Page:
Abstract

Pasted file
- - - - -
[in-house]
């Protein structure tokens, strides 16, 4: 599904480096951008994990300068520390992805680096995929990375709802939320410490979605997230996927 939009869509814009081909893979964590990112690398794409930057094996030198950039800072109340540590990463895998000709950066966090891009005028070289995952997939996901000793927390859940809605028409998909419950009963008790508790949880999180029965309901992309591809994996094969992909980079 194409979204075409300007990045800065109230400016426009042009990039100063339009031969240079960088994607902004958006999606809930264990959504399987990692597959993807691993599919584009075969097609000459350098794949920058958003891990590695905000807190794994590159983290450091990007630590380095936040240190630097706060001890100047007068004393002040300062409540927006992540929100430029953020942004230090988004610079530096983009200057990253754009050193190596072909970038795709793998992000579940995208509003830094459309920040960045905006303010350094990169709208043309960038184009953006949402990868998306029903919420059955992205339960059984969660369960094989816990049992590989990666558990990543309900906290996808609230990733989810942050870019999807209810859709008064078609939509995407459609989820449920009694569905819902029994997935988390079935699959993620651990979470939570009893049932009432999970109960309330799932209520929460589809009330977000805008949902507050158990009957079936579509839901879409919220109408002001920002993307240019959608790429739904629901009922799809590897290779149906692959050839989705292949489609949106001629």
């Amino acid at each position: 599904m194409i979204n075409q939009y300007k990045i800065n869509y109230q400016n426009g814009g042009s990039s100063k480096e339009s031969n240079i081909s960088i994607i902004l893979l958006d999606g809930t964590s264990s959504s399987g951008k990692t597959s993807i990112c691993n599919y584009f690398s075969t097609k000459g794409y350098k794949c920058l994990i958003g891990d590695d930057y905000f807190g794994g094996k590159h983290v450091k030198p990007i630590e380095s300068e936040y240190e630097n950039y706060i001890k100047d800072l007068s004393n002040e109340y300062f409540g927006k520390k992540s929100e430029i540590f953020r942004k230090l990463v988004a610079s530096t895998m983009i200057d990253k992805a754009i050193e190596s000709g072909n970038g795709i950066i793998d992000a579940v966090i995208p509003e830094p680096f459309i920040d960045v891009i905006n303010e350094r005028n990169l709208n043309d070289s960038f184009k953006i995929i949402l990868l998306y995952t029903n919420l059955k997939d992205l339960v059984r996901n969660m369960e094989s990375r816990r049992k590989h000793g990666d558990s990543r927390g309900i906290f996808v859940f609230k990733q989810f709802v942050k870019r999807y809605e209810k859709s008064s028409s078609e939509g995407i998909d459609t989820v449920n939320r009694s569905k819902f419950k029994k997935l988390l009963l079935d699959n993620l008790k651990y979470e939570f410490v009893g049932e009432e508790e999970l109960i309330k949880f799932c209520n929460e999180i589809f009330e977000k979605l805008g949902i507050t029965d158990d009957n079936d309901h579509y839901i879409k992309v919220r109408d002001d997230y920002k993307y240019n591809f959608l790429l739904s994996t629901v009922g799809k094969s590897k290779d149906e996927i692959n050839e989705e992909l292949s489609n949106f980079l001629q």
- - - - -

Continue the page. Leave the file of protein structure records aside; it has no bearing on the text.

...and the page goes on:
Occupational therapists have used activity analysis to ensure the therapeutic use of activities. Recently, they have begun to explore the affective components of activities. This study explores the feelings (affective responses) that chronic psychiatric patients have toward selected activities commonly used in occupational therapy. Twenty-two participating chronic psychiatric patients were randomly assigned to one of three different activity groups: cooking, craft, or sensory awareness. Immediately following participation, each subject was asked to rate the activity by using Osgood’s semantic differential, which measures the evaluation, power, and action factors of affective meaning. Data analysis revealed significant differences between the cooking activity and the other two activities on the evaluation factor. The fact that the three activities were rated differently is evidence that different activities can elicit different responses in one of the target populations of occupational therapy. The implications of these findings to occupational therapists are discussed and areas of future research are indicated.

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